The Osiris Weight – Loss Tour

“Lose fifteen pounds or your money back!”

Of the estimated 32-million skateboarders in America today, only 400 or so are pro, and of that lot, only a handful are household names, and even fewer reach the single-sobriquet status of recent TWS poll winners such as Smolik, Hawk, Muska, Burnquist, Koston, and Reynolds. But these insufferable odds didn’t dissuade people like Bob Burnquist or Chad Muska and a slew of others too numerous to mention from taking a chance on themselves, and in doing so, abandoning everything they had – their past, their peers, and their possessions – to move out to California to fulfill their dream.

And what a dream it is: sleeping eight or more to a two-bedroom apartment, getting hassled by the police every time you go to work, never knowing where the next buck, meal, or skateboard will come from, roommates changing with the frequency of a newborn baby’s diaper – the only certainty in life is its uncertainty. It is a transient, unstable life at best. But for those for whom skateboarding is more than just another fad, not just an extracurricular sport or an eventual route to Olympic glory; for those who see skateboarding as a way of life, there is no other option.

But before the allure of the glitz and glamour of the superstar lifestyle clenches its claws in your cerebellum and you spend the rest of your life pursuing the legendary pro dream, make sure it’s what you really want to do. After all, sometimes being on tour feels like work.

Granted, we did have two of the most pimped-out vans in all of Europe: each van had tinted windows and one-way see-through blinds to keep the sun and would-be robbers at bay, a Las Vegas-style lighting system that had three modes – Pimpy, XtraPimpy, and “I Want To Read,” a VCR, an adequate stereo system, room for fourteen passengers and all their belongings, as well as space for assorted riff-raff picked up along the way. And the best thing about these luxury autos was that they both came with drivers: Rags (at first, we thought it was Rex) and Sebastian.

Somehow, fate led the majority of us into the van with the responsible driver – everything that Rags was, thankfully, Sebastian was not. Rags – a former cook, runway model, merchant marine, bounty hunter, soldier of fortune, roadie for the Swedish rock group Europe, and, I’m sure, at one point, a pirate, as well as some other things I’m not supposed to talk about – was Mick Jagger’s body double (but perhaps with the pharmaceutical habits of Keith Richards). Rags possessed that toothpick-like “heroin chic” look that was so popular a few years ago, but could (and quite often did) bust out with a head-high karate kick without any forewarning. Not only was he unpredictable, but he was a terrible driver. Twice, he ran out of gas on the highway, only minutes after we (the responsible van) had just filled our tank.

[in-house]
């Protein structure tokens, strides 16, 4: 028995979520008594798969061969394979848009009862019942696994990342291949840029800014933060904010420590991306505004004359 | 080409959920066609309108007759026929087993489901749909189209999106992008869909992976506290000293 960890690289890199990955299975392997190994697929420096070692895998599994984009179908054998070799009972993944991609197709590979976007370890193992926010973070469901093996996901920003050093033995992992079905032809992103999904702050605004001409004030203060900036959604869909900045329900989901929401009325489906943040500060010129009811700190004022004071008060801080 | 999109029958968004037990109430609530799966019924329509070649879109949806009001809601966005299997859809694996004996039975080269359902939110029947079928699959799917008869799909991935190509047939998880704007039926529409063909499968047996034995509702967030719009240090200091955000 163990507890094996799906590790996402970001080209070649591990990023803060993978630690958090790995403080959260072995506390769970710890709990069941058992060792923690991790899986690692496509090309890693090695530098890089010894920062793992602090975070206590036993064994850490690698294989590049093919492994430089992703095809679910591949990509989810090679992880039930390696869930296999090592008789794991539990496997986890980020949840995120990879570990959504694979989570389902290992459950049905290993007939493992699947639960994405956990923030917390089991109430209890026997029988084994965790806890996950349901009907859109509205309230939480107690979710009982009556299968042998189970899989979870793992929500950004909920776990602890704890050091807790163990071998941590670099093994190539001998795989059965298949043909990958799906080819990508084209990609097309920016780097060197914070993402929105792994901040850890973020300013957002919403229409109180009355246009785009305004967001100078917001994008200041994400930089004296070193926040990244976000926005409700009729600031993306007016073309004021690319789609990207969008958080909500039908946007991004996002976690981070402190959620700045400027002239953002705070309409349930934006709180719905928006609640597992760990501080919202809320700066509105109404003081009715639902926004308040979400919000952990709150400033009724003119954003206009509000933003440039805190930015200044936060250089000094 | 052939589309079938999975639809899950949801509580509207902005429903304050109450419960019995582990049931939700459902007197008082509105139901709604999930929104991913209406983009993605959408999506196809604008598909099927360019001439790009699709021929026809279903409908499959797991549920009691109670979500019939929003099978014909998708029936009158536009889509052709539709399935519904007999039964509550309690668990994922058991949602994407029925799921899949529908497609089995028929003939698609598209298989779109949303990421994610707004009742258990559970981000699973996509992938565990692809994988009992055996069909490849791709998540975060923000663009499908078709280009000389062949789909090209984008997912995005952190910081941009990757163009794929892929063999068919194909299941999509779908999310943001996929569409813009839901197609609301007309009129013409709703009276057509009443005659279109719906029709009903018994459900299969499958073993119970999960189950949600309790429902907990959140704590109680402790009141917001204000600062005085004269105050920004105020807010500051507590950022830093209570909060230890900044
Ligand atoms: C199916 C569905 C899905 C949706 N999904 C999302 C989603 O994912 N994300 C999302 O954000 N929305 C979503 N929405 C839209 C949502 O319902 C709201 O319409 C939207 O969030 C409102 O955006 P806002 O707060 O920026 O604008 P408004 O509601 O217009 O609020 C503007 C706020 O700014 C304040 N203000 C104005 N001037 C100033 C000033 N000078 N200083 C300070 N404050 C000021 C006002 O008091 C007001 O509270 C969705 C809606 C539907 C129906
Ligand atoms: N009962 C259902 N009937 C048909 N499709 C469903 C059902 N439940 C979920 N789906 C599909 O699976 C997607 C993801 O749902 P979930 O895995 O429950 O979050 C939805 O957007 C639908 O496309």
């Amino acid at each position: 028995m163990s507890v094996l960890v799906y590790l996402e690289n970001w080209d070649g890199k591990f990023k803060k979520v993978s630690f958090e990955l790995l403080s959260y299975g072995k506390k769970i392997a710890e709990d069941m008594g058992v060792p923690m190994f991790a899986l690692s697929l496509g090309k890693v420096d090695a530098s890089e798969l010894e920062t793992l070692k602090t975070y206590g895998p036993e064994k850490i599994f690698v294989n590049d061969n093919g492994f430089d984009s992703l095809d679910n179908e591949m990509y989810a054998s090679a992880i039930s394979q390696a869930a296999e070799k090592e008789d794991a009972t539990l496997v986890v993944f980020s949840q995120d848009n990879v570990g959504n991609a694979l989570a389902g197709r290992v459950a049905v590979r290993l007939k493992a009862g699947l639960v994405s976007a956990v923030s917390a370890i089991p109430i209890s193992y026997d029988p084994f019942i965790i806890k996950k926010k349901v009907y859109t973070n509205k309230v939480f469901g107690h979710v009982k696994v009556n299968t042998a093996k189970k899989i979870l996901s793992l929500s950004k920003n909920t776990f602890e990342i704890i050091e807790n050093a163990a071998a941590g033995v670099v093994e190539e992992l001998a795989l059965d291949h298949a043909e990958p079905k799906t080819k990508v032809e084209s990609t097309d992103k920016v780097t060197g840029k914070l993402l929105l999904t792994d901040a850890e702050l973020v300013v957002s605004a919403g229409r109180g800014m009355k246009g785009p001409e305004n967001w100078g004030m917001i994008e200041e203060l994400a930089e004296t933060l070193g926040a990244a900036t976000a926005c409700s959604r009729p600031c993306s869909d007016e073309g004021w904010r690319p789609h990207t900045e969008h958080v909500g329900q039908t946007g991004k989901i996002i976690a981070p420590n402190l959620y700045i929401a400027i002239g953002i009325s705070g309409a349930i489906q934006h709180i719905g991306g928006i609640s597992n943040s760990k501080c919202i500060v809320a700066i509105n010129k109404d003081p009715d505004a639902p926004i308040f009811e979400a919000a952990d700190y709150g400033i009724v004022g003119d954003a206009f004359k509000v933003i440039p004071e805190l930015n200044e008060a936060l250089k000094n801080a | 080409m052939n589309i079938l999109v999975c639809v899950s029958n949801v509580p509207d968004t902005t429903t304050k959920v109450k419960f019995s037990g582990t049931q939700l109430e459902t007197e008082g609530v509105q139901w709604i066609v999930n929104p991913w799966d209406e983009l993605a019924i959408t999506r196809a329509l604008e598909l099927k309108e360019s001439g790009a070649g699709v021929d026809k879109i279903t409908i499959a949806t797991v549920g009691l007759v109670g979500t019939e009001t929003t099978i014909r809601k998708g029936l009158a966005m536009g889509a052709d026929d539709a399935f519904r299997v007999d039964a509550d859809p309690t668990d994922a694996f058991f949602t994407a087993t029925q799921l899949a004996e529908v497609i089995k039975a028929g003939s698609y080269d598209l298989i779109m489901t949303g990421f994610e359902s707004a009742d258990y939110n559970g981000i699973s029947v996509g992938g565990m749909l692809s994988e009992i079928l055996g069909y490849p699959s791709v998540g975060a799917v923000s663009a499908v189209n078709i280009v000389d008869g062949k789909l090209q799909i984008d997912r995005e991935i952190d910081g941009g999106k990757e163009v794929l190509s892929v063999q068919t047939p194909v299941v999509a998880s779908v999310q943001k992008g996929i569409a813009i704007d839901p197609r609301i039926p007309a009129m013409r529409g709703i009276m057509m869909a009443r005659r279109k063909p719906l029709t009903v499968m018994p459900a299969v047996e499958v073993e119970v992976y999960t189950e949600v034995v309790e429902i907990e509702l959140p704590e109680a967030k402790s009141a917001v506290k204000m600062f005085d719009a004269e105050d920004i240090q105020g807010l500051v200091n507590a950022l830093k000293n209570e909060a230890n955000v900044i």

Rags’ “shortcut” to Germany was anything but efficient. He had an inexplicable habit of literally driving in circles whenever the opportunity presented itself (and oftentimes I think he created those opportunities just to fulfill this peculiar fetish of his); he enjoyed accelerating quickly, changing lanes erratically, and stomping on the brakes in an apparent attempt to have those of us in Sebastian’s van rear-end his vehicle. But to his credit, he never once complained and he never lost his temper with Tyrone, who almost always rode shotgun next to him and hassled him every mile of the trip. Sebastian, on the other hand, looked like a Boy Scout who had just come from choir practice, and was just as befuddled as the rest of us by Rags’ antics.

Did I mention one of the vans had no shocks? It was the non-smoking van, so all the smokers got to poison their lungs in a sprawling, smooth-ride luxury, while those of us concerned about our health were cramped in a van that bounced down e Autobahn like a roller coaster on springs – bouncing up and down in the back seat like a ride on a wildly malfunctioning seesaw, nearly hitting the van’s vaulted ceiling. Fellow passengers complained of motion sickness and headaches, and there was no end to the potholes in sight.

It was another seven hours of this hell-on-wheels, where food was scarce and bloated bladders bounced around intestinal systems like supercharged racquetballs, contents screaming for release. And at the end of this stretch of highway, all stiff-legged, sore, cramped, hungry, headachey, tired, and bored, we emerged to hundreds of wide-eyed European enthusiasts, all eager to be inspired by a skateboarding expo of such magnanimous proportions, of expectations so high, it seems no one could reasonably be expected to deliver it under these conditions.